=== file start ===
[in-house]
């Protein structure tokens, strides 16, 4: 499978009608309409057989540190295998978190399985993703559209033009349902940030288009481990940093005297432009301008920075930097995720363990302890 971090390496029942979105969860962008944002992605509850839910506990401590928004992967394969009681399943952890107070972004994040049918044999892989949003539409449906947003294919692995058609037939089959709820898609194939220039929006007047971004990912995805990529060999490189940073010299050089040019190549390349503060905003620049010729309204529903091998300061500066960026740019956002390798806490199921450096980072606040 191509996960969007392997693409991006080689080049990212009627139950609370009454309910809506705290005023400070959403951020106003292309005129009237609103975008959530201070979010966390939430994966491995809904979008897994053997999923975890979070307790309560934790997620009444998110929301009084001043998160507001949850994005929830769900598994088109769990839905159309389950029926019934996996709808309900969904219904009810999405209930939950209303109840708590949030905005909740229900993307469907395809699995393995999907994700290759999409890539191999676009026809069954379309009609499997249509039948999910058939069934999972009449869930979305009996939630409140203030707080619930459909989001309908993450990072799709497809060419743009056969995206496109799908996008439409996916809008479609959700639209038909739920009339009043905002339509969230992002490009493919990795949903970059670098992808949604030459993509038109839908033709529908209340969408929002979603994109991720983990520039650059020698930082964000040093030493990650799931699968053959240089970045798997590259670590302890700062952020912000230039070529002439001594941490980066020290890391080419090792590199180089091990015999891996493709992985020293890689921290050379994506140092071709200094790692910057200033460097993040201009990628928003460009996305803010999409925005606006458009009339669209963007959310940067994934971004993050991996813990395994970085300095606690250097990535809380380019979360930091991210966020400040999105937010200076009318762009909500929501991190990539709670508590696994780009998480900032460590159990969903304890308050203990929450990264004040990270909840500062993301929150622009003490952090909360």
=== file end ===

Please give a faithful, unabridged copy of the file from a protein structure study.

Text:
[in-house]
């Protein structure tokens, strides 16, 4: 499978009608309409057989540190295998978190399985993703559209033009349902940030288009481990940093005297432009301008920075930097995720363990302890 971090390496029942979105969860962008944002992605509850839910506990401590928004992967394969009681399943952890107070972004994040049918044999892989949003539409449906947003294919692995058609037939089959709820898609194939220039929006007047971004990912995805990529060999490189940073010299050089040019190549390349503060905003620049010729309204529903091998300061500066960026740019956002390798806490199921450096980072606040 191509996960969007392997693409991006080689080049990212009627139950609370009454309910809506705290005023400070959403951020106003292309005129009237609103975008959530201070979010966390939430994966491995809904979008897994053997999923975890979070307790309560934790997620009444998110929301009084001043998160507001949850994005929830769900598994088109769990839905159309389950029926019934996996709808309900969904219904009810999405209930939950209303109840708590949030905005909740229900993307469907395809699995393995999907994700290759999409890539191999676009026809069954379309009609499997249509039948999910058939069934999972009449869930979305009996939630409140203030707080619930459909989001309908993450990072799709497809060419743009056969995206496109799908996008439409996916809008479609959700639209038909739920009339009043905002339509969230992002490009493919990795949903970059670098992808949604030459993509038109839908033709529908209340969408929002979603994109991720983990520039650059020698930082964000040093030493990650799931699968053959240089970045798997590259670590302890700062952020912000230039070529002439001594941490980066020290890391080419090792590199180089091990015999891996493709992985020293890689921290050379994506140092071709200094790692910057200033460097993040201009990628928003460009996305803010999409925005606006458009009339669209963007959310940067994934971004993050991996813990395994970085300095606690250097990535809380380019979360930091991210966020400040999105937010200076009318762009909500929501991190990539709670508590696994780009998480900032460590159990969903304890308050203990929450990264004040990270909840500062993301929150622009003490952090909360």